malformations was observed in the low dose group (1 mg/kg). A pronounced
teratogenic effect was produced with 3 mg/kg and higher doses. Multiple malformations
of the head (cleft palate, exencephaly) were observed most frequently.
A slight increase in rate of resorption occurred at 3 mg/kg. With 9 mg/kg, 50% of all
implanted embryos were resorbed. At still higher doses complete resorption occurred.
In a study in which 10 mg/kg per day was administered by gavage to 11 pregnant
monkeys from Days 20 to 45 of gestation several teratogenic defects were observed.
Specific defects such as cleft palate, auricular malformation, open eye with unilateral
ablepharia, kyphosis, scoliosis, missing digits and severe curvature of the radius were
observed6. Vaginal hemorrhage was observed frequently in the mothers. Abortion or
fetal death with intrauterine retention (in 6 of the 11 mothers) was also observed. Three
normal fetuses resulted, two of which aborted before term.
In one study, no teratogenic effects were seen in the fetuses when vitamin A acid was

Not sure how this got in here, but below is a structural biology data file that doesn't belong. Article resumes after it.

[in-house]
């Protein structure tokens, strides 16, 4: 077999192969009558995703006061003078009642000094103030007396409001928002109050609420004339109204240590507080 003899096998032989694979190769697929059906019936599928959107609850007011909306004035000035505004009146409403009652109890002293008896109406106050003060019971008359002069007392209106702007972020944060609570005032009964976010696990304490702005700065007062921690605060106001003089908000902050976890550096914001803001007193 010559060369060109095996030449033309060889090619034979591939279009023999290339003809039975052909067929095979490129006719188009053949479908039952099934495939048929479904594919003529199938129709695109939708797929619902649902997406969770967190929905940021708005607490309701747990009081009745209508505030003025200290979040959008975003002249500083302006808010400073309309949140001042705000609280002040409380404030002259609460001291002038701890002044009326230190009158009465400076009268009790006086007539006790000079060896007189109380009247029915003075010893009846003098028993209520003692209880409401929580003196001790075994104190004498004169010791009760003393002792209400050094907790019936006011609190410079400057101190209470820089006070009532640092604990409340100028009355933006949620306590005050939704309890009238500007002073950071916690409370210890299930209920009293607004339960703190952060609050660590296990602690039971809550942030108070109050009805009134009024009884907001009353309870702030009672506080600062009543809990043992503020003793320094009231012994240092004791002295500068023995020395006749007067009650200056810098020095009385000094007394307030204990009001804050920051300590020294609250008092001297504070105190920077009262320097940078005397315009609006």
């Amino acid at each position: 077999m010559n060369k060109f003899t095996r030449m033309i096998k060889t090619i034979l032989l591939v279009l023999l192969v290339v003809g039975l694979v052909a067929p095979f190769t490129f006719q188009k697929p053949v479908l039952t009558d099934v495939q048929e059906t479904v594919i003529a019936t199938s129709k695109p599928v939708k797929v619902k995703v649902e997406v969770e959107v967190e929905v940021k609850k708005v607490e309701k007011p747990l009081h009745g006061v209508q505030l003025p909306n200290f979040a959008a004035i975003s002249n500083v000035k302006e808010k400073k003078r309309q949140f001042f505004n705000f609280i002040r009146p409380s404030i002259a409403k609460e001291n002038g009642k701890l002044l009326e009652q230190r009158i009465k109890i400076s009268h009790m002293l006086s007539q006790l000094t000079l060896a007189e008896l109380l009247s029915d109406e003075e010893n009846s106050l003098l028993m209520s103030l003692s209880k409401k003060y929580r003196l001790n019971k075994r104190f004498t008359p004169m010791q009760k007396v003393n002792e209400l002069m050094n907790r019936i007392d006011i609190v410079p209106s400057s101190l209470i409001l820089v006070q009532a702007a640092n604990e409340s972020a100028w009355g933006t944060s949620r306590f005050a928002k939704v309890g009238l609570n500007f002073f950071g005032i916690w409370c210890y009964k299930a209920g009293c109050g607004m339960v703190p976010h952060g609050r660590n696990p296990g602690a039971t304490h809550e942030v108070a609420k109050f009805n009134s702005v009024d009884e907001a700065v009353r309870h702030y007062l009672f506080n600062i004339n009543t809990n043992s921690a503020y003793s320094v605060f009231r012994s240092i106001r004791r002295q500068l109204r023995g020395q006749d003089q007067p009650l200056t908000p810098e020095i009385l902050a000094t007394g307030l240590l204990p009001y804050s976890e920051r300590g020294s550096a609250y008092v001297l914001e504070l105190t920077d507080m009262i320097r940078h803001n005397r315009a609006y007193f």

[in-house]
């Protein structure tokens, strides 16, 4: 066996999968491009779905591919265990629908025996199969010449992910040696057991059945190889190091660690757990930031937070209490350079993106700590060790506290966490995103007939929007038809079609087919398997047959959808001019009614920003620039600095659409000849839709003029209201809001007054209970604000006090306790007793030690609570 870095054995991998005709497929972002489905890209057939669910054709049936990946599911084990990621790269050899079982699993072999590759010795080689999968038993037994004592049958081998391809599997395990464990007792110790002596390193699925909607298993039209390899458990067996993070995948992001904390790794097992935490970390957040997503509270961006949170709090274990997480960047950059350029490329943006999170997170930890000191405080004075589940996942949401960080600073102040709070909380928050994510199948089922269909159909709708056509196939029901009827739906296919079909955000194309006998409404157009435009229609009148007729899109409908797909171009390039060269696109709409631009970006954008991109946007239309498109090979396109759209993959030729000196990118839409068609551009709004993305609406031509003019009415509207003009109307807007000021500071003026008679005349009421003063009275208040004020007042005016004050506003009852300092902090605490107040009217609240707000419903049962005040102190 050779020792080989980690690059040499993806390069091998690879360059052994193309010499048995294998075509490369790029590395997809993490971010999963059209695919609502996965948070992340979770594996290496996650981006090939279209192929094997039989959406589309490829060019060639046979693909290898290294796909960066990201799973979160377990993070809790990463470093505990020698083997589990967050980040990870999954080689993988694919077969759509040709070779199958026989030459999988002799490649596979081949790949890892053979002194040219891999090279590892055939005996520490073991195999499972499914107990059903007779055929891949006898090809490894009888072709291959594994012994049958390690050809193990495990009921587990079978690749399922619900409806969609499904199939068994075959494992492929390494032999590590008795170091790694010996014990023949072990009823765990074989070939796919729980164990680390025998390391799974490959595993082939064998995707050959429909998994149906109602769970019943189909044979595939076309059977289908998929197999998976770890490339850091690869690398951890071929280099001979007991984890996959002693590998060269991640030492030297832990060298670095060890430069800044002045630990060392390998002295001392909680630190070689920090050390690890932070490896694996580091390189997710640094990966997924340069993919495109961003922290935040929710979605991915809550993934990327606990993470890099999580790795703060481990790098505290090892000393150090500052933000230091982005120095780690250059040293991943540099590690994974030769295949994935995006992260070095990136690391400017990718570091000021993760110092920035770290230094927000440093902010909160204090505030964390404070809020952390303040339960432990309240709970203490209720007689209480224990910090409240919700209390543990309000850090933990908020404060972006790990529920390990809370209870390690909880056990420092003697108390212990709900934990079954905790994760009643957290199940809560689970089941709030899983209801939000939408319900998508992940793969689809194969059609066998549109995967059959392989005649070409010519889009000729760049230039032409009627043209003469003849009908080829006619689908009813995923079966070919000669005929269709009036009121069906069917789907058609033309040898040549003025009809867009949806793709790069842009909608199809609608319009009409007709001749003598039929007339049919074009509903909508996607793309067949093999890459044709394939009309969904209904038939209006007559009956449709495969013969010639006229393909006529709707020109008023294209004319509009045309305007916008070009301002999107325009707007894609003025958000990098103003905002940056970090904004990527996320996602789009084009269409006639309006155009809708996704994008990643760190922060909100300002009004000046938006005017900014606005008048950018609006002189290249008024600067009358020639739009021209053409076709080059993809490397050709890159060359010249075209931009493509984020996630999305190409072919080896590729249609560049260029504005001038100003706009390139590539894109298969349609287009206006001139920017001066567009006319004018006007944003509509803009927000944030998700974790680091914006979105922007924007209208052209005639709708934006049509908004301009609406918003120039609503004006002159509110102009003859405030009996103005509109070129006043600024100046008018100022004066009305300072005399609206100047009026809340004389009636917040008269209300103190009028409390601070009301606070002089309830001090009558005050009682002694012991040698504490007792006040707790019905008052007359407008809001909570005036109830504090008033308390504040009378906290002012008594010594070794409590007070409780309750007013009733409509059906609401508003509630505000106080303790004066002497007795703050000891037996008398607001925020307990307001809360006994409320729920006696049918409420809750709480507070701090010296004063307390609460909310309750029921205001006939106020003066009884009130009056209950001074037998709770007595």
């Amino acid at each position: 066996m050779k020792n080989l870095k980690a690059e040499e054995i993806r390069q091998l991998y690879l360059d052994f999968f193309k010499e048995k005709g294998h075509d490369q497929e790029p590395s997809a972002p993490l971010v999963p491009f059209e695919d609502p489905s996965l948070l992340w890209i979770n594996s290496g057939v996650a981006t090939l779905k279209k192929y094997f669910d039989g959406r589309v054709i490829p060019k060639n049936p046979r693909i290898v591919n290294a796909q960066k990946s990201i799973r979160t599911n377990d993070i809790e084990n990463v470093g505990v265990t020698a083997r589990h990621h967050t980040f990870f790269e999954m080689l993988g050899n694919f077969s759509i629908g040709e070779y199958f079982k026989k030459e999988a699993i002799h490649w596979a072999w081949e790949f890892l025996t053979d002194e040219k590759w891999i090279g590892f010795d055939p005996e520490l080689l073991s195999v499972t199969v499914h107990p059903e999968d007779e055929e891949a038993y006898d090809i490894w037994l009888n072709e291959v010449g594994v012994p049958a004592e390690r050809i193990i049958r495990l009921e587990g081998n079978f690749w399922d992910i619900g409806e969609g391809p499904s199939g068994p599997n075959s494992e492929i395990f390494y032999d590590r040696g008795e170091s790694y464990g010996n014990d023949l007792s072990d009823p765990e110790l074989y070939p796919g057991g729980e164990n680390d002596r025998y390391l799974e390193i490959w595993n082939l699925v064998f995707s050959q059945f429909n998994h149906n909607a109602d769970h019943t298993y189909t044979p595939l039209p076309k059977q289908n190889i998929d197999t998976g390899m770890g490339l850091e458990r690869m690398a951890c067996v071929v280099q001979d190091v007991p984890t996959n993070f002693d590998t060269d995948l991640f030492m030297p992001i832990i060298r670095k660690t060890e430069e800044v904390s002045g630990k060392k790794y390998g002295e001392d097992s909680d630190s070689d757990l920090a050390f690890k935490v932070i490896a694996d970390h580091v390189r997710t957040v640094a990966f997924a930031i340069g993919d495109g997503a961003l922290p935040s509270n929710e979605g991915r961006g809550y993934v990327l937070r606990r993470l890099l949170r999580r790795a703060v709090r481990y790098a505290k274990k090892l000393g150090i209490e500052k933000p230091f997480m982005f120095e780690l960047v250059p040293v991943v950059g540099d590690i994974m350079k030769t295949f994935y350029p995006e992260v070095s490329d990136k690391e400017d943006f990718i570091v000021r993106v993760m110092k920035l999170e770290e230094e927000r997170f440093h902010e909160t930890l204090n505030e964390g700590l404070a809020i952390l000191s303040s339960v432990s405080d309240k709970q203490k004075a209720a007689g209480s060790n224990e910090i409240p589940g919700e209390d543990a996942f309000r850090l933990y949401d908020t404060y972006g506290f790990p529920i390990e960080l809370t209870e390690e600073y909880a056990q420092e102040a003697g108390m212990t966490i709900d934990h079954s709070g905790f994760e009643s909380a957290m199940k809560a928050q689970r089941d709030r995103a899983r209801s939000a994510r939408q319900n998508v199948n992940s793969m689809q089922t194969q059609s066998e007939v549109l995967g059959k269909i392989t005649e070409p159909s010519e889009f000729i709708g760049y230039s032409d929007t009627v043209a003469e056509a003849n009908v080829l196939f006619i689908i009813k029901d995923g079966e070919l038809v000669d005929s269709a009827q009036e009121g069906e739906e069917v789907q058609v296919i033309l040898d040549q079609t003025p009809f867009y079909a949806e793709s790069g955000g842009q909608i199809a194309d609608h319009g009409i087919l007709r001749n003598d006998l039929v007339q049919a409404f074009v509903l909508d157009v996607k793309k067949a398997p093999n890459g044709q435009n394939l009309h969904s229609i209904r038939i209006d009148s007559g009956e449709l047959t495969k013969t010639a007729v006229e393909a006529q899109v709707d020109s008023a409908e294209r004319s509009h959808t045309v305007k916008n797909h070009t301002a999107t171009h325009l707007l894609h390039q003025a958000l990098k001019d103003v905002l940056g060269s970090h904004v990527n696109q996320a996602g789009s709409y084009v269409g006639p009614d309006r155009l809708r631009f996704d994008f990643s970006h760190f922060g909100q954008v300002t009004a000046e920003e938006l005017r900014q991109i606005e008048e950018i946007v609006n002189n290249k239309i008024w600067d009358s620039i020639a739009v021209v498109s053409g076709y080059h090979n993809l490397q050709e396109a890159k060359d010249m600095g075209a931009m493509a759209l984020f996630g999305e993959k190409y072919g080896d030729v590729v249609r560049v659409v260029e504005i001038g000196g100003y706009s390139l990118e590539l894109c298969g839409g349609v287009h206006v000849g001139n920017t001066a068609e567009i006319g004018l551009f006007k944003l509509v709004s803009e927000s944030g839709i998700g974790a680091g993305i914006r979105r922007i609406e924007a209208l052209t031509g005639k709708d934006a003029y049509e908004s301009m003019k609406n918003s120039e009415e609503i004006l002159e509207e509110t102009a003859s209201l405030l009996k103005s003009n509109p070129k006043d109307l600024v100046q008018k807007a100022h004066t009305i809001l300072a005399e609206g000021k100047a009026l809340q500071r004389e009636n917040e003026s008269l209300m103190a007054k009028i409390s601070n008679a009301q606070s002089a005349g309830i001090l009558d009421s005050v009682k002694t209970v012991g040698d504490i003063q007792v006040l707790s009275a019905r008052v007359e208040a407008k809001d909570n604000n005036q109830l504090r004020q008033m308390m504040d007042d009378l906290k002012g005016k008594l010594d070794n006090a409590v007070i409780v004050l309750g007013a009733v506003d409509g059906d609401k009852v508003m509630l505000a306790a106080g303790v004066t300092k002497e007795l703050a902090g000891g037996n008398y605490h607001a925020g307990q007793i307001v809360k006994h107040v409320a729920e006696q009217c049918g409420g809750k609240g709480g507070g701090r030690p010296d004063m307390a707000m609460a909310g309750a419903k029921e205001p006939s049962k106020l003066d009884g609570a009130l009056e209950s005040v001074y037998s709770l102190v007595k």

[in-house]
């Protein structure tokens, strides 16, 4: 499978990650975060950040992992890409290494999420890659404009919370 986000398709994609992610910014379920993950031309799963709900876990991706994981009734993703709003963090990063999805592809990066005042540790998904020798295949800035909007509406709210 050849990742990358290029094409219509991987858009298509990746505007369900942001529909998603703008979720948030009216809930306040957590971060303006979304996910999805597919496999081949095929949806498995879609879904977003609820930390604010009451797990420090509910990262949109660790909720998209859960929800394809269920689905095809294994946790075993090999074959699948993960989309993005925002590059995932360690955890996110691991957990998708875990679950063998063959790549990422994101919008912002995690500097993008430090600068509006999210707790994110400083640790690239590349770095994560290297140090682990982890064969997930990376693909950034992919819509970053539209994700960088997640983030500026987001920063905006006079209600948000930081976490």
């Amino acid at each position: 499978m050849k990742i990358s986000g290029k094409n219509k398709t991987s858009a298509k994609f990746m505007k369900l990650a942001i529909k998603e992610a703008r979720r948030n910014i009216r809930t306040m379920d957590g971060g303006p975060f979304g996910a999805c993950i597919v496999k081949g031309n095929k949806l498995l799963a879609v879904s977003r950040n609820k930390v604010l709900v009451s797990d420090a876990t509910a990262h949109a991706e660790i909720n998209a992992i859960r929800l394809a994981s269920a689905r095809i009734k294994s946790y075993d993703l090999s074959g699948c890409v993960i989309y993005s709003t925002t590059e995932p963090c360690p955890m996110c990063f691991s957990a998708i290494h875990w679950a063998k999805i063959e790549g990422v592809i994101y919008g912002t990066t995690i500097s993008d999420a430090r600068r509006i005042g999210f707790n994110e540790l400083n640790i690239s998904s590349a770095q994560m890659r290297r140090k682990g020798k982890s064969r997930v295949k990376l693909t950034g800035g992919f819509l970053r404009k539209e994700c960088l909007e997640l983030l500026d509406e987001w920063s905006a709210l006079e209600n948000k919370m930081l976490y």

topically applied daily to the skin of pregnant rats during the second third of gestation.
Results from topical teratology studies in rats and rabbits have been inconclusive.
1. Vitamin A deficiency and xenophthalmia. World Health Organization Technical
2. Frost P, Weinstein GD, Topical administration of vitamin A for ichthyosiform
dermatosed and psoriasis. JAMA 1969; 207: 1963 - 1968.
3. Klingman AM, Fulton JE, Plewig G. Topical vitamin A acid in acne vulgaris. Arch
4. Leyden JJ, Kligman AM. Acne vulgaris: New concepts in pathogenesis and
5. De Luca HF, Roberts AB. Pathways of retinoic acid and retinol metabolism. AM
6. Fantel AG, Shepard TH, Newell LL, Moffett BC. Teratogenic effects of retinoic
acid in monkeys. Teratology 1975; 11: 17A.
7. Herold M, Cahn J, Gamont P. Toxicology of vitamin A acid. Acta Dermato
8. Jick SS, Terris BZ, Jick H. First trimester topical tretinoin and congenital
disorders. The Lancet 1993; 341: 1181-1182.
Georganiseerd Overleg Sector Defensie Technische Werkgroep Arbo & Veiligheid (TWAV) d.d. 17 september 2012 J. Tholenaar inlichtingen email@example.com 070-3765705 bijlagen TWAV/12.00740 nummer ZD.931.2 zaaknummer 9 oktober 2012 Verzenddatum Verslag van het overleg met de Technische Werkgroep Arbo + Veiligheid (TWAV) gehouden op 17 september 2012 in d
DERLEME/REVIEW Geliﬂ Tarihi/Received: 27/02/2009 - Kabul Ediliﬂ Tarihi/Accepted: 09/03/2009 Antibiotics in Dementia: What’s Next?The DARAD Trial Demansta Antibiyotikler: S›rada Ne Var? DARAD Çal›ﬂmas› Burcu Balam Yavuz1, Tim Standish2, Elizabeth Almeida2, Alwin Cunje3, Paula DiLoreto2, Ainsley Moore4,Brandon Kucher2, Monica Marchese2, Mohammed Warsi5, Alexander J. Mollo